It has been 12 days since I saw Valerian, and there’s something I can’t get over.
It’s not the plot, or the acting, or the social commentary—there are plenty of other opinions zooming through the world about all that right now, and I don’t see any reason to add my voice to those, when I supremely doubt I would have anything different to say on most of those subjects.
Instead, the thing I can’t get over is the very first sound of the film. I’ve heard this sound a thousand times or more (and in the intervening days, I’ve probably doubled my lifetime count), but for a number of reasons, this time it just won’t release its hold on me. I’m talking about David Bowie’s Space Oddity. The tune lodged itself into my brain before the film even started—we saw it at our local Alamo Drafthouse, and in classic Drafthouse style, they played a reel of the music video (the 1972 version, I believe) prior to the film, and my love for Bowie, and this tune in particular, dropped me into just the right nostalgic head space for watching this movie.
The problem is that now my head is a tin can, and Bowie is floating inside it. He will not leave.
Typically, when I have a song stuck in my head, it plagues me for a few hours. This is particularly painful if I’m trying to go to sleep, or I’m editing something that’s a bit dry—one particularly horrible occurrence involved an hour in a sensory deprivation tank while I wrestled with Puddle of Mud’s loathsome earworm, Blurry. But this time, all bets are off. David has moved in, and as far as I can tell he will be here until I die. I wake up, and I want to know whose shirts he wears. I go to sleep, and there’s nothing I can do. I drive my daughter to school, and if a line slips out she groans with all the disdain her teen angst can drum up. She used to like this song. I used to like this song. I still love it, but I’m not sure how much I like it right now. Do you know what I mean?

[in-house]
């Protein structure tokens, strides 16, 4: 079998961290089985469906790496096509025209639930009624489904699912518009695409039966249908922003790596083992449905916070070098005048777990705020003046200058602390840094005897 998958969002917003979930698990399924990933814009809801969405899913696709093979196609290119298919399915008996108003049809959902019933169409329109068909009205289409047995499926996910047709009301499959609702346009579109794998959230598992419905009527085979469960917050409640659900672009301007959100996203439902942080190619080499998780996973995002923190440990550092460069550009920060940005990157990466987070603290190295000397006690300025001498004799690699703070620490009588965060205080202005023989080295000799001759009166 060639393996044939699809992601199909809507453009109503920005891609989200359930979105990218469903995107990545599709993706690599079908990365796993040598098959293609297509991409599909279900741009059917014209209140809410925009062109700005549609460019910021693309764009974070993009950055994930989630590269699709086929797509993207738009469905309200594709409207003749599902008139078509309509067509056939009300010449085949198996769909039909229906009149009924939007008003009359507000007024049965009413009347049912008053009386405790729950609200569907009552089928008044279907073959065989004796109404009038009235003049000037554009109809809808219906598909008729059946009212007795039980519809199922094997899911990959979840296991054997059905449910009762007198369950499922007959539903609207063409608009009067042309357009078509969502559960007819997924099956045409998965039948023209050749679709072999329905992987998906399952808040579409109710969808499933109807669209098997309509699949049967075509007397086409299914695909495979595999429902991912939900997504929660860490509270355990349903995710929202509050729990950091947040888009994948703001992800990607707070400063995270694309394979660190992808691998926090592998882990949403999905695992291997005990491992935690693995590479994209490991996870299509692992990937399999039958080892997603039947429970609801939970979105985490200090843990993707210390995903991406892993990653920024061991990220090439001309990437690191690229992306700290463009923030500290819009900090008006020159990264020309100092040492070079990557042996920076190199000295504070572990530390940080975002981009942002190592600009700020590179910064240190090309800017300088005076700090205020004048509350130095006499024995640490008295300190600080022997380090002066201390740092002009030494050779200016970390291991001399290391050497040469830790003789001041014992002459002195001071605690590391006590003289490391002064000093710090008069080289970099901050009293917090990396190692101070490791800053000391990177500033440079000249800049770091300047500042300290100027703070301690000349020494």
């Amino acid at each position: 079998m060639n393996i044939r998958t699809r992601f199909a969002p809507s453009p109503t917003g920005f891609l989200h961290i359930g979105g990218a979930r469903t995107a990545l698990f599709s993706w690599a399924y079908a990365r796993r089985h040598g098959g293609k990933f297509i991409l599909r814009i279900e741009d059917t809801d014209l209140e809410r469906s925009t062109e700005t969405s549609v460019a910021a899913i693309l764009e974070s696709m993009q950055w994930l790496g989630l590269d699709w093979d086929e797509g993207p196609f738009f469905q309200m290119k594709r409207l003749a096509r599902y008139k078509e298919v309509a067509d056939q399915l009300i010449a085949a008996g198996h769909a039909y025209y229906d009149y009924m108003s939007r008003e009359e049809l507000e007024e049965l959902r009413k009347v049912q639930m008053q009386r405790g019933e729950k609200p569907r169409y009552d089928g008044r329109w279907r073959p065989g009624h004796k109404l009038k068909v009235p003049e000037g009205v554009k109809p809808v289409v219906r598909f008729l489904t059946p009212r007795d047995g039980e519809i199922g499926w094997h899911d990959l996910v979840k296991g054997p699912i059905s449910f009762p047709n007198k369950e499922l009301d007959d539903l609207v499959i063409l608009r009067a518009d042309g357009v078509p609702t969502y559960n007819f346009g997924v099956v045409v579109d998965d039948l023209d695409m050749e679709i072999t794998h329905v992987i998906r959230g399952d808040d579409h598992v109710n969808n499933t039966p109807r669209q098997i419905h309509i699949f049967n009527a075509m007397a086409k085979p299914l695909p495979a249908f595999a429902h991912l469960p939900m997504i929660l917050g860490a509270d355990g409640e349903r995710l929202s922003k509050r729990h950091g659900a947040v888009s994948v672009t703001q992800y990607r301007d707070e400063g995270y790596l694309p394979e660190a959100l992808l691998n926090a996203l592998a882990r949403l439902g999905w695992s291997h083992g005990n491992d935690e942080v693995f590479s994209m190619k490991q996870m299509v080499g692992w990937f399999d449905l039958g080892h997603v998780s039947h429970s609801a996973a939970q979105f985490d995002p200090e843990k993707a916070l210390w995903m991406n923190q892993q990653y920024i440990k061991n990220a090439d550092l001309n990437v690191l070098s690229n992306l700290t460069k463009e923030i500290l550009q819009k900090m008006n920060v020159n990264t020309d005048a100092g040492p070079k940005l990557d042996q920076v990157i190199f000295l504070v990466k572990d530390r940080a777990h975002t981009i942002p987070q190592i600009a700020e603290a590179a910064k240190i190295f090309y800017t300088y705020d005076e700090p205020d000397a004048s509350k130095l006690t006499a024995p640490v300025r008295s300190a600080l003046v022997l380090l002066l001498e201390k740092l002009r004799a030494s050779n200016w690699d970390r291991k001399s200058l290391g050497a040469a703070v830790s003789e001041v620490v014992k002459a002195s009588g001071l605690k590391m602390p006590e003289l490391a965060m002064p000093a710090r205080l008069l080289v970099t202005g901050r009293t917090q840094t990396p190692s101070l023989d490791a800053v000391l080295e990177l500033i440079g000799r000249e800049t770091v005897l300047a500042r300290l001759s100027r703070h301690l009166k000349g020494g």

I had a professor in college who taught me a great trick for curing this schitzotpyical disease. He admonished, “Whenever you have a song stuck in you head, imagine it being sung by Bob Dylan.” Fine, as long as the song isn’t a Dylan tune. Not sure what the trick is for that. I’ve employed this trick many a time, and somehow it works. At first, it’s worse—Dylan’s perturbing voice seems to crank up the heat on the mind-consuming tune until it bursts into flame and shoots off into the atmosphere. Relief is sweet, and I am cured. It’s failing me this time. So what’s the freaking deal? Why does this song defy all my experience? What makes it stick so persistently?
The song is epic: from the massive scope of its setting to the stylistic movements it contains, it is immense. And yet, it clocks in just over 5 minutes. As I did with the cinematic components of Valerian I will put aside an analysis of Space Oddity‘s musical elements. That is better left to composers and theorists. Instead, I want to break down what works for the song, lyrically.